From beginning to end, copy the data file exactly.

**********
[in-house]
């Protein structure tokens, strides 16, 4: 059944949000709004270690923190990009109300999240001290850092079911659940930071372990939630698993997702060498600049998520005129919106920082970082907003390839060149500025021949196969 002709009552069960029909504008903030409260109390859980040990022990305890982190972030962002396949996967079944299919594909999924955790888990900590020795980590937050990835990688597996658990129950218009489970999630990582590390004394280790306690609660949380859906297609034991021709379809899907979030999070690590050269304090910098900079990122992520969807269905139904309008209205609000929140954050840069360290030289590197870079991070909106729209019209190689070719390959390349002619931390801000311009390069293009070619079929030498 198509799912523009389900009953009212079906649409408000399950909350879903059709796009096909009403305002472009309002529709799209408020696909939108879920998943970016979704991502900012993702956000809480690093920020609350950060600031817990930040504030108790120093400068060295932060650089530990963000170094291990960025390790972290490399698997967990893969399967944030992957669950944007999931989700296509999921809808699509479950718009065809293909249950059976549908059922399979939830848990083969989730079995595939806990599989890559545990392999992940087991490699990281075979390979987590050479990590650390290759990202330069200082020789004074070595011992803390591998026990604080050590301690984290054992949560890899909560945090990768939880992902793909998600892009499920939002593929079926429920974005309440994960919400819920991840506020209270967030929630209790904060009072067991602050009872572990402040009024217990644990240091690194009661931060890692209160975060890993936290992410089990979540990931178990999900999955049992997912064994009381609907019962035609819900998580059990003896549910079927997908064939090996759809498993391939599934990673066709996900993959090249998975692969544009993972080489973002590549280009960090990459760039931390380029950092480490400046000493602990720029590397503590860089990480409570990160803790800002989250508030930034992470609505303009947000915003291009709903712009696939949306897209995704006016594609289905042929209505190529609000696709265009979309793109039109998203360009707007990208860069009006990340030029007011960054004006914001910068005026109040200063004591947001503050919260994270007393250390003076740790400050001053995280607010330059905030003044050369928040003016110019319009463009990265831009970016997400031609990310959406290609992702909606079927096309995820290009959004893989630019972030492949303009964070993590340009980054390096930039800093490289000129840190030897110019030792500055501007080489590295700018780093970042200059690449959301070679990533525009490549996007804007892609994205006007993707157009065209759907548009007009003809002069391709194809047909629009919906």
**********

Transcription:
[in-house]
């Protein structure tokens, strides 16, 4: 059944949000709004270690923190990009109300999240001290850092079911659940930071372990939630698993997702060498600049998520005129919106920082970082907003390839060149500025021949196969 002709009552069960029909504008903030409260109390859980040990022990305890982190972030962002396949996967079944299919594909999924955790888990900590020795980590937050990835990688597996658990129950218009489970999630990582590390004394280790306690609660949380859906297609034991021709379809899907979030999070690590050269304090910098900079990122992520969807269905139904309008209205609000929140954050840069360290030289590197870079991070909106729209019209190689070719390959390349002619931390801000311009390069293009070619079929030498 198509799912523009389900009953009212079906649409408000399950909350879903059709796009096909009403305002472009309002529709799209408020696909939108879920998943970016979704991502900012993702956000809480690093920020609350950060600031817990930040504030108790120093400068060295932060650089530990963000170094291990960025390790972290490399698997967990893969399967944030992957669950944007999931989700296509999921809808699509479950718009065809293909249950059976549908059922399979939830848990083969989730079995595939806990599989890559545990392999992940087991490699990281075979390979987590050479990590650390290759990202330069200082020789004074070595011992803390591998026990604080050590301690984290054992949560890899909560945090990768939880992902793909998600892009499920939002593929079926429920974005309440994960919400819920991840506020209270967030929630209790904060009072067991602050009872572990402040009024217990644990240091690194009661931060890692209160975060890993936290992410089990979540990931178990999900999955049992997912064994009381609907019962035609819900998580059990003896549910079927997908064939090996759809498993391939599934990673066709996900993959090249998975692969544009993972080489973002590549280009960090990459760039931390380029950092480490400046000493602990720029590397503590860089990480409570990160803790800002989250508030930034992470609505303009947000915003291009709903712009696939949306897209995704006016594609289905042929209505190529609000696709265009979309793109039109998203360009707007990208860069009006990340030029007011960054004006914001910068005026109040200063004591947001503050919260994270007393250390003076740790400050001053995280607010330059905030003044050369928040003016110019319009463009990265831009970016997400031609990310959406290609992702909606079927096309995820290009959004893989630019972030492949303009964070993590340009980054390096930039800093490289000129840190030897110019030792500055501007080489590295700018780093970042200059690449959301070679990533525009490549996007804007892609994205006007993707157009065209759907548009007009003809002069391709194809047909629009919906």